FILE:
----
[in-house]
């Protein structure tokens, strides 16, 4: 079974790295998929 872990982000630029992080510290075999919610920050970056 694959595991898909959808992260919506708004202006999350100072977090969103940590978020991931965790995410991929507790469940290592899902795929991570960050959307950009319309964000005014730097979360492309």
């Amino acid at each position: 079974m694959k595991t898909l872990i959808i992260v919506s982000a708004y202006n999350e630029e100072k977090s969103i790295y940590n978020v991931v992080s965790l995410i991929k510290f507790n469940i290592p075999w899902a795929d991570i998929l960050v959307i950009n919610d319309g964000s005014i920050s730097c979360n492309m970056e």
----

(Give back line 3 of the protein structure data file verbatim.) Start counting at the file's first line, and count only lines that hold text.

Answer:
């Amino acid at each position: 079974m694959k595991t898909l872990i959808i992260v919506s982000a708004y202006n999350e630029e100072k977090s969103i790295y940590n978020v991931v992080s965790l995410i991929k510290f507790n469940i290592p075999w899902a795929d991570i998929l960050v959307i950009n919610d319309g964000s005014i920050s730097c979360n492309m970056e």